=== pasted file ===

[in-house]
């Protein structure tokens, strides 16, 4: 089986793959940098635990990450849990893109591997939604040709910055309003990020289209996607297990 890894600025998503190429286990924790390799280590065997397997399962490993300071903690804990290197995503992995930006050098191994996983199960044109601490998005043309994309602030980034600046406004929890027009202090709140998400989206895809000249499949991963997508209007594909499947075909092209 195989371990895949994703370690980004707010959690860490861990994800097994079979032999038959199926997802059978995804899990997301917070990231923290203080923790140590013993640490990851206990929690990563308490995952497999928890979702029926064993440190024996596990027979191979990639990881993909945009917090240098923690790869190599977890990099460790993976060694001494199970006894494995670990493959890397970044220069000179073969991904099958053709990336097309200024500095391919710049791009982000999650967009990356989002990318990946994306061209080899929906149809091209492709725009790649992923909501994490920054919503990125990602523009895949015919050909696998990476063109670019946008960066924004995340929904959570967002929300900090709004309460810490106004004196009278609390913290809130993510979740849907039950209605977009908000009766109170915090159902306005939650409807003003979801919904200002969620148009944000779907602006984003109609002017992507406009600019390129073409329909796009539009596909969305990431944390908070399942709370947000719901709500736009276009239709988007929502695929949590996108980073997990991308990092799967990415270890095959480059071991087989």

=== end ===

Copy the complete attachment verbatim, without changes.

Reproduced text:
[in-house]
């Protein structure tokens, strides 16, 4: 089986793959940098635990990450849990893109591997939604040709910055309003990020289209996607297990 890894600025998503190429286990924790390799280590065997397997399962490993300071903690804990290197995503992995930006050098191994996983199960044109601490998005043309994309602030980034600046406004929890027009202090709140998400989206895809000249499949991963997508209007594909499947075909092209 195989371990895949994703370690980004707010959690860490861990994800097994079979032999038959199926997802059978995804899990997301917070990231923290203080923790140590013993640490990851206990929690990563308490995952497999928890979702029926064993440190024996596990027979191979990639990881993909945009917090240098923690790869190599977890990099460790993976060694001494199970006894494995670990493959890397970044220069000179073969991904099958053709990336097309200024500095391919710049791009982000999650967009990356989002990318990946994306061209080899929906149809091209492709725009790649992923909501994490920054919503990125990602523009895949015919050909696998990476063109670019946008960066924004995340929904959570967002929300900090709004309460810490106004004196009278609390913290809130993510979740849907039950209605977009908000009766109170915090159902306005939650409807003003979801919904200002969620148009944000779907602006984003109609002017992507406009600019390129073409329909796009539009596909969305990431944390908070399942709370947000719901709500736009276009239709988007929502695929949590996108980073997990991308990092799967990415270890095959480059071991087989």